Members of the UN Security Council expressed support for the role of UNFICYP and the renewal of its mandate for a further six months during Tuesday’s deliberations at the Security Council, which was briefed by the SG’s Special Representative in Cyprus Elizabeth Spehar.
Diplomatic sources have said that the members expressed satisfaction for the imminent mission to Cyprus and other interested parties by Jane Hall Lute and hoped that the discussions which will take place will set the course again for negotiations. Lute, according to the same sources, is expected to return to New York immediately after she completes her contacts in Cyprus and once she briefs the SG she will visit the capitals of the three guarantor powers (UK, Greece and Turkey) around the end of the month.
The members of the Security Council have also asked to be briefed on Lute’s contacts in Cyprus but secretariat officials are not yet in a position to set a date or the manner in which the briefing will take place.
As far as the US stance is concerned on UN peacekeeping missions, United States Deputy Representative to the United Nations, Jonathan Cohen said he was satisfied with Lute’s mission and repeated the US position that the presence of peacekeeping forces should be associated with progress in the political procedure and the absence of such progress should call for re-evaluation of the mission.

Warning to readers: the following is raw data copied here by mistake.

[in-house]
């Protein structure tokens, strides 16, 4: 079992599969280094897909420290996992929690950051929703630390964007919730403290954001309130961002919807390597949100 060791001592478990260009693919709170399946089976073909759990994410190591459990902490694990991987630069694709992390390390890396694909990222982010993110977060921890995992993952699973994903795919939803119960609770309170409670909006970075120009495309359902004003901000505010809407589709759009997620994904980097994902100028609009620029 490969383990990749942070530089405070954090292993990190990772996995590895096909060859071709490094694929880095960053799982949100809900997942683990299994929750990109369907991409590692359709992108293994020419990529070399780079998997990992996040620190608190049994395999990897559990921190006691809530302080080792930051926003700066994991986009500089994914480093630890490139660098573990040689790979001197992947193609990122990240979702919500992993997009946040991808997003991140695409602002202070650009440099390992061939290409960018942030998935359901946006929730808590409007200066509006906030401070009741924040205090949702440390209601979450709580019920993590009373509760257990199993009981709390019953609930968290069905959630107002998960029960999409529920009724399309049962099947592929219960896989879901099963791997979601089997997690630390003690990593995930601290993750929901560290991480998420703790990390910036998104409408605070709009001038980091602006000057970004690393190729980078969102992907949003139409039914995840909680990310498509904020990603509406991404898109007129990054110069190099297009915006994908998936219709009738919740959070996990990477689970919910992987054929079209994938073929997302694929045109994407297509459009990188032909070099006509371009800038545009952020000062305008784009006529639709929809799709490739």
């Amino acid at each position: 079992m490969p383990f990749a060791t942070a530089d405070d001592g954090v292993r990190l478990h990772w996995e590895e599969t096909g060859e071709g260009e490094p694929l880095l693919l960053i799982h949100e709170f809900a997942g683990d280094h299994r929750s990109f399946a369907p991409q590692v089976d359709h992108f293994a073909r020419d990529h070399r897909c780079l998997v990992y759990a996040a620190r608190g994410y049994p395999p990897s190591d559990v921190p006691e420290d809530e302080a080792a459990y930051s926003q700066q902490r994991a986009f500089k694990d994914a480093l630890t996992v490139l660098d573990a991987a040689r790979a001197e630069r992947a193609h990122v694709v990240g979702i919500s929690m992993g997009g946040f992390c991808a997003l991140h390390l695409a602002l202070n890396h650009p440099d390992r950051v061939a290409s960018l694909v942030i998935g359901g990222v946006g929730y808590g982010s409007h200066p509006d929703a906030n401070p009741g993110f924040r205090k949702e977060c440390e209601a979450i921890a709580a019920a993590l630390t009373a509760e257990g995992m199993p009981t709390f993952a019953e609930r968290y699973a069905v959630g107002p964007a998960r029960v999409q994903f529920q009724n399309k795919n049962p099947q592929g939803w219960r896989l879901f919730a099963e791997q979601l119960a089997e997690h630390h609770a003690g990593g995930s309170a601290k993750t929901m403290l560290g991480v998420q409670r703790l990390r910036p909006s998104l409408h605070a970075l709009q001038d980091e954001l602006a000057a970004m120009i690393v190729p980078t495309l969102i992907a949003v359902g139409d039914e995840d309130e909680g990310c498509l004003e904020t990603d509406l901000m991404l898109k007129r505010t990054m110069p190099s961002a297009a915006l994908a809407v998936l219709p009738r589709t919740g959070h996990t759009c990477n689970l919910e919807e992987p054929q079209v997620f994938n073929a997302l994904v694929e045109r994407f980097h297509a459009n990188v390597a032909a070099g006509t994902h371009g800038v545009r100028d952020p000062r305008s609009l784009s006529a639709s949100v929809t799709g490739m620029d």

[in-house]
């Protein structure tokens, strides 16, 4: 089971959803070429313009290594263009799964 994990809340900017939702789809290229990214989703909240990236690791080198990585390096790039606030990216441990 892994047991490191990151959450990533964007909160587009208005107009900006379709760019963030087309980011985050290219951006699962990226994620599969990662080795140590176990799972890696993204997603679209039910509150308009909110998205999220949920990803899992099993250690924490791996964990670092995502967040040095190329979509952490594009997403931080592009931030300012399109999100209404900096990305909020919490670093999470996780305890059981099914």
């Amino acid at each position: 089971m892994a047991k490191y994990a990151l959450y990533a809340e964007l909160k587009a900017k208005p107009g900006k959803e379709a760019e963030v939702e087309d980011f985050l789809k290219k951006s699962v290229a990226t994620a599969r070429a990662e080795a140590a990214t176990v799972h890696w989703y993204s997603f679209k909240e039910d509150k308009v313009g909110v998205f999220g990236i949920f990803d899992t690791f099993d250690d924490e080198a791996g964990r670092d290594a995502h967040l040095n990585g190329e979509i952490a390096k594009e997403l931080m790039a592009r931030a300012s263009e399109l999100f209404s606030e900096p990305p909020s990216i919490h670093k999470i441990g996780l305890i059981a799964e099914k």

Poland maintained the same position, the same sources added.
The United Nations Peace Keeping Force in Cyprus (UNFICYP), comprising military and civilian personnel from various contributing countries, arrived in Cyprus in March 1964 after intercommunal fighting broke out. The mandate of the force is renewed every six months by the Security Council.
The Republic of Cyprus has been divided since the 1974 Turkish invasion. The latest round of peace talks, in July last year, ended inconclusively.